Welcome Guest [Log In] [Register]

From Aug 2006 - Nov 2013 WeDig provided a live forum for diggers & fans of Vindolanda. It has now been mothballed and will be maintained as a live archive.

Here you will find preserved 7 years of conversation, photos, & knowledge about a site many people love. Vindolanda gets under the skin. (Figuratively and literally as a volunteer excavator!) It's a place you remember, filled with people you remember!

Thanks for 7 great years!

2010 excavations forum
Hi all,

With 1 week before 2010 kick off I thought it best to set up the 2010 forum. People may like to separate the areas out later on, but as Vindolanda is one site, it should have one general forum for the 2010 excavations as well, so here it is. This is a big year for the Vindolanda Trust in many ways. The 40th anniversary year of the Trust, the HLF implementation year, and of course we hope that it will be another excellent year on the excavations.

Lets hope for some sunshine.



How much was still left?

The bath house 'niches' go all the way up, through to the roof. They do not 'stop' under the floor. It is an integrated system. They are chimneys really, piping hot air into the walls themselves. It would not be unreasonable for the plaster on the walls to have degraded to such an extent that the chimneys would have been open to inspection above floor level. The basement is not vaulted, it is merely covered. As the chimneys in the main rooms would have been filled with soot, once the covers were removed or exposed, this would fall into the room and be washed about with water from above (which gains entry through the exposed chimney stacks to create a sooty stain which would rapidly spread across the interior plastered surfaces). Giving Hunter the image he described. In fact the failing of the Roman baths house design in northern European countries is that water can easily penetrate into the basement system from the roof. This is why they eventually abandon the idea of using tile in the basements as the constant water erosion rotted them out. They are replaced by stone for this reason. The large stones marked with the masons numbers are the vault stones. We rescued some from the pre-Hadrianic baths which had fallen into the basement. They are marked in sequence so that they can be correctly assembled, like lego. If they were in position as described, the roof was still on.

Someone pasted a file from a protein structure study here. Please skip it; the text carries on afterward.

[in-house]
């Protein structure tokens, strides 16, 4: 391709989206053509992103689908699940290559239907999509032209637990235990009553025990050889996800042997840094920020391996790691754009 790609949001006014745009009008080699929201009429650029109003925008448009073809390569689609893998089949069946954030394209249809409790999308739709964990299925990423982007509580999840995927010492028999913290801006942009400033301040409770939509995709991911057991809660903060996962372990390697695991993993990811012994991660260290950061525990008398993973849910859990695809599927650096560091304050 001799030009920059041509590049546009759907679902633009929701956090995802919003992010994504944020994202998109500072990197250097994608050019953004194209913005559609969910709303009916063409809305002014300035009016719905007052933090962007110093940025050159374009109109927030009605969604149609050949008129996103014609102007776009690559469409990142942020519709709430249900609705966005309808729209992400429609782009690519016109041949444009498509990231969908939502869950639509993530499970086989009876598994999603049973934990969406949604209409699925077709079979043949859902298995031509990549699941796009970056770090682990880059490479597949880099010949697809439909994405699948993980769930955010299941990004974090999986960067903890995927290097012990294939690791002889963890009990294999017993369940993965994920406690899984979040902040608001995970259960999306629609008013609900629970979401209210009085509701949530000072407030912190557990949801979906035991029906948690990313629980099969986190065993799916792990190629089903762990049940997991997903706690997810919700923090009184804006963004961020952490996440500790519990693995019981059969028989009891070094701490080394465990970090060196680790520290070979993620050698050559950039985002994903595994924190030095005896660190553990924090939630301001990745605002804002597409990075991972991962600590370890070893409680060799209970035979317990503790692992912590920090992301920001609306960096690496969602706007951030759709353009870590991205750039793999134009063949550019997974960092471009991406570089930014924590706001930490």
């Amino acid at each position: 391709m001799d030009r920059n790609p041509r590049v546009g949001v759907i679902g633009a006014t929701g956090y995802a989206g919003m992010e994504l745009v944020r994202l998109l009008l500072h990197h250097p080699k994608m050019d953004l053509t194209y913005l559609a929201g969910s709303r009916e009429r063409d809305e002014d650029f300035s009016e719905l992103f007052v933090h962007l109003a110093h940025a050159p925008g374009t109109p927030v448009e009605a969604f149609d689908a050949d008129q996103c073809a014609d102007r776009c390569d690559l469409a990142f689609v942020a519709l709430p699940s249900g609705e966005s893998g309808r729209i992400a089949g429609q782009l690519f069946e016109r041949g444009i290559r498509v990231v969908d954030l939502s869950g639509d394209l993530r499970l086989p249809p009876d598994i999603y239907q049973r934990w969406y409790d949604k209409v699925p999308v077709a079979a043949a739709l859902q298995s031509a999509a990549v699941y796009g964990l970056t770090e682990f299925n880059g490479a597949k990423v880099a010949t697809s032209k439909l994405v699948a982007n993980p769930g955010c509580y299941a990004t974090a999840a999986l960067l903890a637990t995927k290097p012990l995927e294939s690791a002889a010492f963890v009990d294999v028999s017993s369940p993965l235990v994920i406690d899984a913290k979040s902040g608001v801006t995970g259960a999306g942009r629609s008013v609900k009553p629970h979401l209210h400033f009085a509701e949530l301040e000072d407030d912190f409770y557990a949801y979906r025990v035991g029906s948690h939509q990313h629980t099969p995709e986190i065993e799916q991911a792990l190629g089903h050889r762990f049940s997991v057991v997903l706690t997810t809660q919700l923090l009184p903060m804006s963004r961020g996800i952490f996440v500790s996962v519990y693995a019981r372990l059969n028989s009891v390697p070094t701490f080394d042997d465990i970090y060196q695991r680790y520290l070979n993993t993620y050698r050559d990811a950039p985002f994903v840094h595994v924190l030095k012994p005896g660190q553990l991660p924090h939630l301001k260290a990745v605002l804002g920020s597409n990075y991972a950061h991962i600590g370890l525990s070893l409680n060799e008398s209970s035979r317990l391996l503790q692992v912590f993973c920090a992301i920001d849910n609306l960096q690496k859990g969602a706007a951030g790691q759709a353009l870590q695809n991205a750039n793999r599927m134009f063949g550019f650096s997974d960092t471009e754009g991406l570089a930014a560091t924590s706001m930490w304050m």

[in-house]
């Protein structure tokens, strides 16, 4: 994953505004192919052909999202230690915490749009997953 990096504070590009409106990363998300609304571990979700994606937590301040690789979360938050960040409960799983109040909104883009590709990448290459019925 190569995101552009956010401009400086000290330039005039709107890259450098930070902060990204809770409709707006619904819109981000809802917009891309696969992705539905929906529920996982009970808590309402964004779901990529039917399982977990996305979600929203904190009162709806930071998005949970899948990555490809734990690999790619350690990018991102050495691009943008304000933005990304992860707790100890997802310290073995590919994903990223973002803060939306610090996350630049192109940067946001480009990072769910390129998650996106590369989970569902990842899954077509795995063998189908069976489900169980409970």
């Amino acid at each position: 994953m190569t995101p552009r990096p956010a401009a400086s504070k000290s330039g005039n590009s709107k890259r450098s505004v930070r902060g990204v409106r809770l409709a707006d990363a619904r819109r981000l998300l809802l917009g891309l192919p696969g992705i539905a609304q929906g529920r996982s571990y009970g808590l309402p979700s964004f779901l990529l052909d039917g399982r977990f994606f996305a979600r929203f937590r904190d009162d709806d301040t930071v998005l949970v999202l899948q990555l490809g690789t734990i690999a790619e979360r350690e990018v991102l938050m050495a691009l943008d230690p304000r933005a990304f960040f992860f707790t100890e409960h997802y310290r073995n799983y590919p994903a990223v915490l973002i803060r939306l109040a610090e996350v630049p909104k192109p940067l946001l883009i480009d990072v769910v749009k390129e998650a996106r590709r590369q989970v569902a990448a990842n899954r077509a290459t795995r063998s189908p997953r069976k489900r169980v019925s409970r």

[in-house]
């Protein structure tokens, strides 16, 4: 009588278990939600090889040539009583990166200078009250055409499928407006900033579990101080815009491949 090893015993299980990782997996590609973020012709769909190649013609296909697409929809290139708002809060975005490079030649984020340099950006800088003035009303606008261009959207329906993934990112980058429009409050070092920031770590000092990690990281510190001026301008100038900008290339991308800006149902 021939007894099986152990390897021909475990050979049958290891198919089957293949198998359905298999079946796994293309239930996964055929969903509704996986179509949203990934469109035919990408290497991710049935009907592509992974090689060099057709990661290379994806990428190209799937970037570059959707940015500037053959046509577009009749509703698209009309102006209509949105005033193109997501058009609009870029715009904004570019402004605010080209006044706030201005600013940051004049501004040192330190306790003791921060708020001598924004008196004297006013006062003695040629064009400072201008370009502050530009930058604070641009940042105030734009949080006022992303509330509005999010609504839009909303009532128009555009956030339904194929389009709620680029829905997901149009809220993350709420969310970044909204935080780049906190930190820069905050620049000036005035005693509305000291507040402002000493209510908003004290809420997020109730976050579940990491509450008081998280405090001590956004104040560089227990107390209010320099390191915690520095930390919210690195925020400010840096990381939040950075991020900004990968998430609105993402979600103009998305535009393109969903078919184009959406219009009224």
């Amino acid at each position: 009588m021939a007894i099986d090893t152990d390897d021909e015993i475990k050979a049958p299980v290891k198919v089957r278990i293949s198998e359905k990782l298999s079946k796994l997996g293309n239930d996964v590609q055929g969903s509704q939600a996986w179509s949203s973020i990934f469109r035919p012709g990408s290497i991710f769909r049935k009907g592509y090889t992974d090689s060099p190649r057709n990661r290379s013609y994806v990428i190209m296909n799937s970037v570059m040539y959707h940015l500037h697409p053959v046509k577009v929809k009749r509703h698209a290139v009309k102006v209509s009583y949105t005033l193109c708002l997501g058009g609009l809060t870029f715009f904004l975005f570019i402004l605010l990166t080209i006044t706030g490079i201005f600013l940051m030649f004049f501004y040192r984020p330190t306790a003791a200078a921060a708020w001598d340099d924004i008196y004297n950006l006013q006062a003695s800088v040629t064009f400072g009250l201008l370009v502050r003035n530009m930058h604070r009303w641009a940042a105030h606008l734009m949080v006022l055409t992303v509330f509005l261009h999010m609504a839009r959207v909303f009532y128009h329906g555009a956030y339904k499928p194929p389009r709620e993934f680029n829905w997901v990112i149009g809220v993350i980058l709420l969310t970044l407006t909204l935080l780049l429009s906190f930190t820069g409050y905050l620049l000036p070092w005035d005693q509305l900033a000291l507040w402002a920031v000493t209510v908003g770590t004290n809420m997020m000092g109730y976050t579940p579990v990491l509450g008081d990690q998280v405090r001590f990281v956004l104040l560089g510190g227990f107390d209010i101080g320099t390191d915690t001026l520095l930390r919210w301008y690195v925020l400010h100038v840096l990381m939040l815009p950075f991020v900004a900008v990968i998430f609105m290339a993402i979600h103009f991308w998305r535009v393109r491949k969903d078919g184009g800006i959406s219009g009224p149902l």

Despite the fact that many of the 'historians' did not venture into areas where the wall was relatively protected, it was an area devoid of intensive farming or industry, hence its protection. Industry and farming are the main reasons for the destruction post Union of the Crowns. What makes Vindolanda amazing is the level of preservation for all of the buildings, including the later ones. Added to this, the lack of disturbance can be attributed to the large quantities of material culture that is recovered from even relatively late levels. This is in direct contrast to most sites in the area which have been subjected to much greater post medieval pressures including the eventual military road building. There is little doubt that the military road, government grants for land improvement during the Napoleonic Wars become the final tools for destruction. Although until the late 1960's, several miles of the world heritage site was regularly being destroyed in modern quarrying for the manufacture of the UK's motorways.

It would have been helpful if Hunter et al had been artists or were prone to doodling. But as they were not we are so much the poorer.


Human remains?
lead isotope analysis conducted, proved inconclusive. Could have been from anywhere in western empire to north of scotland.

Amazing link for any Wall walker
Missed out the Roman Army Museum and the fort at Magna, tut tut. Shame about that huge oversight.